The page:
The ignorance of voters--and particularly of Democratic voters--is very much on display in a poll reported this morning by columnist Charles Blow in the New York Times. 42% of black voters, 42% of Hispanic voters, and, most shockingly, just 35% of all voters between 18 and 29 years old even know that the Democrats currently have a majority in the House of Representatives. I heard another version of the same story on NPR yesterday when a correspondent interviewed young black people in New Orleans, who had gone to the polls for Obama but saw no reason to do so to choose between two old guys this year. (One of them didn't even know what a midterm election was.) "According to a Gallup poll released in July," Blow writes, "most Democrats didn't even seem to know what a progressive was, and of those who did, slightly more said that it didn't describe them than said that it did." But Republicans, who are 11% more likely than Democrats to know who controls the House, "know" exactly what a Progressive is: a demon from hell. That's because Beck, Limbaugh, Hannity and the rest of Fox News explain it to them daily. And that is why they have a 67% chance of taking over the House of Representatives and quite possibly putting an end to modern liberalism once and for all.

A different but equally troubling kind of ignorance emerged in a post by a younger poster on one of my favorite web sites the other day. Referring to his Congressional contest in Wisconsin, which features a Democratic incumbent, he wrote:

"Anecdotal evidence, take it for what its worth:

"I have a friend, a 24 year old Millenial. She returned from a tour of duty in Iraq early this year. She voted for Obama in 2008, and now says she will vote Republican in this election.

"She appears fairly centrist to me, supportive of gay rights, believes in climate change, and has never once parrotted some line about socialism. But she doesn't have any confidence in Obama's leadership.

"Now I think part of this is probably her perception that she gained in the military that Democrats aren't very caring about veterans, and she believes that Republicans care more about veterans. My feeling is that this is a big portion of her reasoning. [Editor's note: I find that hard to believe--I have never heard a military person say that.]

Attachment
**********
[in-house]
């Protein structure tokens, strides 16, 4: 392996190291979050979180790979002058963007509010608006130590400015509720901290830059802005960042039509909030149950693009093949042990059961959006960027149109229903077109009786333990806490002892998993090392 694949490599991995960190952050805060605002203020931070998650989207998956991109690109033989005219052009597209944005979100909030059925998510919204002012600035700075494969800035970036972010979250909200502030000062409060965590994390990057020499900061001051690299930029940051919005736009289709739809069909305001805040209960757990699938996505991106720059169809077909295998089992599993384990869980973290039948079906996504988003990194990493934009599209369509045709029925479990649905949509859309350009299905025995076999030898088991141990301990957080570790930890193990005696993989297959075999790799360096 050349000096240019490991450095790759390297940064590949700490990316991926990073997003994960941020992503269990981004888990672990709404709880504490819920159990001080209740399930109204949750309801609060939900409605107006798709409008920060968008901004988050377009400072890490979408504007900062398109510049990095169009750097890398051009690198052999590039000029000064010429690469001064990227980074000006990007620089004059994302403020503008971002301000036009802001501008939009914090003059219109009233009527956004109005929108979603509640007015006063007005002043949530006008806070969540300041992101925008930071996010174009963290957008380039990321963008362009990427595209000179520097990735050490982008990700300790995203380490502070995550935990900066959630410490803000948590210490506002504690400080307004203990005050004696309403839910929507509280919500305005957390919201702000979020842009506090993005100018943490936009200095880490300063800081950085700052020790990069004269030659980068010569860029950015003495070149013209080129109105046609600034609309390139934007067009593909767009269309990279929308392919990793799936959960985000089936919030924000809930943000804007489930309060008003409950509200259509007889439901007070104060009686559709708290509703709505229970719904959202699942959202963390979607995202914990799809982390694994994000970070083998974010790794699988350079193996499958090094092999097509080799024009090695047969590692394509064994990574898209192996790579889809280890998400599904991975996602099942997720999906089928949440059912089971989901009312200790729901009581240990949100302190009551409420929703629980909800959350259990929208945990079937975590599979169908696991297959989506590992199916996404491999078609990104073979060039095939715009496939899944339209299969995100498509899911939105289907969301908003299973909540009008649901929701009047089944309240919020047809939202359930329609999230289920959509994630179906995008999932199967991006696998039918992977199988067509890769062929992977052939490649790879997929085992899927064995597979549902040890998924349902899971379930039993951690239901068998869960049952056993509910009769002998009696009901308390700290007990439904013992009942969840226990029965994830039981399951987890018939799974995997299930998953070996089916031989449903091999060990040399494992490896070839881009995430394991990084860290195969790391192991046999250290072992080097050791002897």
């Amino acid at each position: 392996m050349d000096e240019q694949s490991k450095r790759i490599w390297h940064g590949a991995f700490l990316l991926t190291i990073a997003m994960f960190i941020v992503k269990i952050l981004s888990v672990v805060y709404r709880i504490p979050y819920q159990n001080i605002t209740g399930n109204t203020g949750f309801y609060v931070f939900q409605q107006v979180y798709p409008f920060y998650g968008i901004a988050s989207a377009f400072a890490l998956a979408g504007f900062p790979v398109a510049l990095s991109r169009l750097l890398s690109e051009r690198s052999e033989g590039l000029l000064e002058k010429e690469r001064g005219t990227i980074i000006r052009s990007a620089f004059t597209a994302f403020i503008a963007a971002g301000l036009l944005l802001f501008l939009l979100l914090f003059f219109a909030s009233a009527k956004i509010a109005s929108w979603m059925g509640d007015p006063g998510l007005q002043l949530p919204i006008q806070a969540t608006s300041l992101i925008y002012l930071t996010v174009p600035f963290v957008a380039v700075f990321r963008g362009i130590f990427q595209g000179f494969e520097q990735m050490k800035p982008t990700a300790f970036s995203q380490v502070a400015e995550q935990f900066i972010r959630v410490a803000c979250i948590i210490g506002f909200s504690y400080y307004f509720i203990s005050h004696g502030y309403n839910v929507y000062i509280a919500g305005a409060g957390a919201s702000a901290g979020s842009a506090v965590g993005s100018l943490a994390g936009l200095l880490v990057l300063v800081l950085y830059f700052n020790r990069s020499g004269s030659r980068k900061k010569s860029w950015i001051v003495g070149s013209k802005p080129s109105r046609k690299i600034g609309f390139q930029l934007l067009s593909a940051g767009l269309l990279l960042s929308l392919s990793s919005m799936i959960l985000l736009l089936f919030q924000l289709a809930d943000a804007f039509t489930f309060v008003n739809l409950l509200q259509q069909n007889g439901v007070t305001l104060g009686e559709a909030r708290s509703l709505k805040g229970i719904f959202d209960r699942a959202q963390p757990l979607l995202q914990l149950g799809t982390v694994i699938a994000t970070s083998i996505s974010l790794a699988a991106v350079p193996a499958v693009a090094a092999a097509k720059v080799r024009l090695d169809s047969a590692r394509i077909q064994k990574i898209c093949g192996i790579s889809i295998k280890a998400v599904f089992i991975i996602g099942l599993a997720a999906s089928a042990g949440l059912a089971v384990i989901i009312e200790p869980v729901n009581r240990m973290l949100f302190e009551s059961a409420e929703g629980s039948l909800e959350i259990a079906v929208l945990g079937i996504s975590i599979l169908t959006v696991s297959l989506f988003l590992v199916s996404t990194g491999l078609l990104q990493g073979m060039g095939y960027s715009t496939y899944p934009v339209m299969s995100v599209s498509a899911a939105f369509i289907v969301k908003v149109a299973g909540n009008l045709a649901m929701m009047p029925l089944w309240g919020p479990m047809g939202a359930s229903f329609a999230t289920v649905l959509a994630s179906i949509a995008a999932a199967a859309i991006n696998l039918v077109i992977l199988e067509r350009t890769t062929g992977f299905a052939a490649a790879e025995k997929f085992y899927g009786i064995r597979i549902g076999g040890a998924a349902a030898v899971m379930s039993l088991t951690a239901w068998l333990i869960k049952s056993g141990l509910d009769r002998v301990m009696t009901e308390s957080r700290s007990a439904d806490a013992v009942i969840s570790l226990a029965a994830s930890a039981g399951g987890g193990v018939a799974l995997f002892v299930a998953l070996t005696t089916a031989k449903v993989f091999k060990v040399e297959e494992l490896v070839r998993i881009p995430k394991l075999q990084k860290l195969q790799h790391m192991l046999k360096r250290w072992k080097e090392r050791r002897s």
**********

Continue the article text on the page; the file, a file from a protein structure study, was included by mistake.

"Point being, I think a lot of people in the center are feeling like the Democrats haven't done a good job, and they're voting for the other party.

"Actually, I'm doing that too. I will also probably vote for Ribble against my current congressman, Kagen, because I really don't like Kagen. I met him recently and had a conversation with him (without knowing it was him. You'd be surprised how different people look when they randomly sit next to you versus when they're on a television screen) and he came off to me as completely unknowledgeable and smarmy. Don't know much about Ribble but I figure I can vote him out with a better Democrat next time.

"From the perspective of the liberal voter, voting for incumbent Democrats doesn't make a whole lot of sense. We got them in. They did very little with their majority.

"To vote them in to do it again doesn't represent much other than continued gridlock. If we want to advance the progressive goal, the only real solution is to let the Republicans win and then kick them out again and replace them with better Democrats.

"If you want something to change, you have to do it differently. The current Democratic Majority isn't doing things the way they should be. To vote them in again will result in the same people being in charge. If we want better representatives, better liberals, we have to let the right wing win this one, and put them back into place with new, less compromising liberals."

Now actually, this last liberal Democratic House for a very long time (probably) has done very well. It passed much stronger health care and finance reform bills than the Senate did, and it passed cap-and-trade and the repeal of Don't Ask, Don't Tell. But because of the kind of fuzzy thinking exemplified above, and because of economic distress, they will be rewarded by the loss of 45-55 seats, and the government will be paralyzed for two years.

At some point I shall have to confront the question of what all this means about Barack Obama himself, but I would not know what to say about that now. He seemed in 2008 to understand the potential of the role he had been called upon to play, but he failed in the most crucial aspect of educating the public about the need for a new course. The Republicans have defined him for more than half of the American people. They have benefited both from the lack of a recovery and from the inability of many older Americans to accept the reality of Barack Obama in the White House, but they have also won by default.

I had hoped to spend this post analyzing the financing behind this year's elections, because I had found that the New York Times election page (not the fivethirtyeight.com page) has data on contributions for every single Senate, Congressional and gubernatorial race. But a second look informed me that most of the data is hopelessly out of date. A great many stories, however, are saying that the Republicans have a big financial advantage overall--even though some well-financed Democrats, like Russ Feingold in Wisconsin and Harry Reid, are in big trouble all the same. That post, however, will have to wait for better data.